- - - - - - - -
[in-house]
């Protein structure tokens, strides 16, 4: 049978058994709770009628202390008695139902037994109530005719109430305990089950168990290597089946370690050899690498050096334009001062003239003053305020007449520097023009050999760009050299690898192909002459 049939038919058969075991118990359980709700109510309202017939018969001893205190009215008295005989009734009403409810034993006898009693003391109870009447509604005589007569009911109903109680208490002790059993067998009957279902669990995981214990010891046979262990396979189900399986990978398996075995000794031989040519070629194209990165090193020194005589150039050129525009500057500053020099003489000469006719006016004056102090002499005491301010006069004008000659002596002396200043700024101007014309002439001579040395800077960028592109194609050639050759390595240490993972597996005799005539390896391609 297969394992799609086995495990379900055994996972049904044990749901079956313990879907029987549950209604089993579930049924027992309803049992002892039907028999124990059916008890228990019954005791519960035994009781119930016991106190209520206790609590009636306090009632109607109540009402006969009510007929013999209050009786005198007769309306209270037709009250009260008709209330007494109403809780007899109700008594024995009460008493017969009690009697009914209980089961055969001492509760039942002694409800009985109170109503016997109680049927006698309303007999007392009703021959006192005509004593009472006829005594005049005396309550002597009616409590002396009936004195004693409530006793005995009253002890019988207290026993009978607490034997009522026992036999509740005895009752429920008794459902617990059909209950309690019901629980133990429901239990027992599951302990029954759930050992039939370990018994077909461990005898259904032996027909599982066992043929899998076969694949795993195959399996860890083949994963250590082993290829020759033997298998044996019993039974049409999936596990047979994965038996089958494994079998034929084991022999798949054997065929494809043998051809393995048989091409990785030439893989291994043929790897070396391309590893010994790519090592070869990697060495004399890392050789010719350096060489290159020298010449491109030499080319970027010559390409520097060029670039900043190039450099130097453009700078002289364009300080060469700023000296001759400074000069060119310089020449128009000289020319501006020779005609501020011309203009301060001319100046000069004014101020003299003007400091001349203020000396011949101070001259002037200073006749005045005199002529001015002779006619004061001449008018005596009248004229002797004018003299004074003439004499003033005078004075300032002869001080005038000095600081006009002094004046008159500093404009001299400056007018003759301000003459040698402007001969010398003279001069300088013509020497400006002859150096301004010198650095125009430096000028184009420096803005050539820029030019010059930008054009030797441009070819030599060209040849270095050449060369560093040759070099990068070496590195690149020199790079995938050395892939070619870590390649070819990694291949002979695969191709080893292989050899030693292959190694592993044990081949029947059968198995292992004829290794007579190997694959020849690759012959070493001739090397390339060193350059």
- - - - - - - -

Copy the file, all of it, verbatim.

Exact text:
[in-house]
């Protein structure tokens, strides 16, 4: 049978058994709770009628202390008695139902037994109530005719109430305990089950168990290597089946370690050899690498050096334009001062003239003053305020007449520097023009050999760009050299690898192909002459 049939038919058969075991118990359980709700109510309202017939018969001893205190009215008295005989009734009403409810034993006898009693003391109870009447509604005589007569009911109903109680208490002790059993067998009957279902669990995981214990010891046979262990396979189900399986990978398996075995000794031989040519070629194209990165090193020194005589150039050129525009500057500053020099003489000469006719006016004056102090002499005491301010006069004008000659002596002396200043700024101007014309002439001579040395800077960028592109194609050639050759390595240490993972597996005799005539390896391609 297969394992799609086995495990379900055994996972049904044990749901079956313990879907029987549950209604089993579930049924027992309803049992002892039907028999124990059916008890228990019954005791519960035994009781119930016991106190209520206790609590009636306090009632109607109540009402006969009510007929013999209050009786005198007769309306209270037709009250009260008709209330007494109403809780007899109700008594024995009460008493017969009690009697009914209980089961055969001492509760039942002694409800009985109170109503016997109680049927006698309303007999007392009703021959006192005509004593009472006829005594005049005396309550002597009616409590002396009936004195004693409530006793005995009253002890019988207290026993009978607490034997009522026992036999509740005895009752429920008794459902617990059909209950309690019901629980133990429901239990027992599951302990029954759930050992039939370990018994077909461990005898259904032996027909599982066992043929899998076969694949795993195959399996860890083949994963250590082993290829020759033997298998044996019993039974049409999936596990047979994965038996089958494994079998034929084991022999798949054997065929494809043998051809393995048989091409990785030439893989291994043929790897070396391309590893010994790519090592070869990697060495004399890392050789010719350096060489290159020298010449491109030499080319970027010559390409520097060029670039900043190039450099130097453009700078002289364009300080060469700023000296001759400074000069060119310089020449128009000289020319501006020779005609501020011309203009301060001319100046000069004014101020003299003007400091001349203020000396011949101070001259002037200073006749005045005199002529001015002779006619004061001449008018005596009248004229002797004018003299004074003439004499003033005078004075300032002869001080005038000095600081006009002094004046008159500093404009001299400056007018003759301000003459040698402007001969010398003279001069300088013509020497400006002859150096301004010198650095125009430096000028184009420096803005050539820029030019010059930008054009030797441009070819030599060209040849270095050449060369560093040759070099990068070496590195690149020199790079995938050395892939070619870590390649070819990694291949002979695969191709080893292989050899030693292959190694592993044990081949029947059968198995292992004829290794007579190997694959020849690759012959070493001739090397390339060193350059």